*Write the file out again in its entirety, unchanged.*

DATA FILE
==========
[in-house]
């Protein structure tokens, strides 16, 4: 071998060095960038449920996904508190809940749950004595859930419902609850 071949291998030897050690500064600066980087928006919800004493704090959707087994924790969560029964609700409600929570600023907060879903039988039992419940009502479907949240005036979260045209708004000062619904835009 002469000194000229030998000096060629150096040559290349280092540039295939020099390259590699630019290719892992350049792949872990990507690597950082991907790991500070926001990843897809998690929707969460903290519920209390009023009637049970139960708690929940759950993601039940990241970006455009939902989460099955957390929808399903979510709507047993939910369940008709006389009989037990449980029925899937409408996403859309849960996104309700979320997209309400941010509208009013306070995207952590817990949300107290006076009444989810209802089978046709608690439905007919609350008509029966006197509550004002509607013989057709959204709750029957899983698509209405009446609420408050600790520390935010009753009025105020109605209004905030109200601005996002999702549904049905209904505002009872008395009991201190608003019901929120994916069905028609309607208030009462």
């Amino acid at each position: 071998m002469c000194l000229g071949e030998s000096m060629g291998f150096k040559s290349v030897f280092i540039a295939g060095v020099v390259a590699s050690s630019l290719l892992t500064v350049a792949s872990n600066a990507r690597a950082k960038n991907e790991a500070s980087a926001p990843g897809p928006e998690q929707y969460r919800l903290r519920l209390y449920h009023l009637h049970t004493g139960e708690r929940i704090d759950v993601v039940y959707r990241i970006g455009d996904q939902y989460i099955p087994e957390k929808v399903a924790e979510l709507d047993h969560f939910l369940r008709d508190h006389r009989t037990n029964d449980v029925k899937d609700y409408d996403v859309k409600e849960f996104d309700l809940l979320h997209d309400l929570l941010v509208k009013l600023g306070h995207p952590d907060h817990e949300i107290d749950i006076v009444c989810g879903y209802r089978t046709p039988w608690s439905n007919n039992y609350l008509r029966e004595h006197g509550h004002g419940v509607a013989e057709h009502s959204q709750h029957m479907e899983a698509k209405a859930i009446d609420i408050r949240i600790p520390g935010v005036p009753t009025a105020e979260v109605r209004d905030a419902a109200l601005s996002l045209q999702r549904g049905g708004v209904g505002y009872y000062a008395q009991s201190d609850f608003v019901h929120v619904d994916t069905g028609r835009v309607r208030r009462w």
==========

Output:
[in-house]
């Protein structure tokens, strides 16, 4: 071998060095960038449920996904508190809940749950004595859930419902609850 071949291998030897050690500064600066980087928006919800004493704090959707087994924790969560029964609700409600929570600023907060879903039988039992419940009502479907949240005036979260045209708004000062619904835009 002469000194000229030998000096060629150096040559290349280092540039295939020099390259590699630019290719892992350049792949872990990507690597950082991907790991500070926001990843897809998690929707969460903290519920209390009023009637049970139960708690929940759950993601039940990241970006455009939902989460099955957390929808399903979510709507047993939910369940008709006389009989037990449980029925899937409408996403859309849960996104309700979320997209309400941010509208009013306070995207952590817990949300107290006076009444989810209802089978046709608690439905007919609350008509029966006197509550004002509607013989057709959204709750029957899983698509209405009446609420408050600790520390935010009753009025105020109605209004905030109200601005996002999702549904049905209904505002009872008395009991201190608003019901929120994916069905028609309607208030009462």
């Amino acid at each position: 071998m002469c000194l000229g071949e030998s000096m060629g291998f150096k040559s290349v030897f280092i540039a295939g060095v020099v390259a590699s050690s630019l290719l892992t500064v350049a792949s872990n600066a990507r690597a950082k960038n991907e790991a500070s980087a926001p990843g897809p928006e998690q929707y969460r919800l903290r519920l209390y449920h009023l009637h049970t004493g139960e708690r929940i704090d759950v993601v039940y959707r990241i970006g455009d996904q939902y989460i099955p087994e957390k929808v399903a924790e979510l709507d047993h969560f939910l369940r008709d508190h006389r009989t037990n029964d449980v029925k899937d609700y409408d996403v859309k409600e849960f996104d309700l809940l979320h997209d309400l929570l941010v509208k009013l600023g306070h995207p952590d907060h817990e949300i107290d749950i006076v009444c989810g879903y209802r089978t046709p039988w608690s439905n007919n039992y609350l008509r029966e004595h006197g509550h004002g419940v509607a013989e057709h009502s959204q709750h029957m479907e899983a698509k209405a859930i009446d609420i408050r949240i600790p520390g935010v005036p009753t009025a105020e979260v109605r209004d905030a419902a109200l601005s996002l045209q999702r549904g049905g708004v209904g505002y009872y000062a008395q009991s201190d609850f608003v019901h929120v619904d994916t069905g028609r835009v309607r208030r009462w």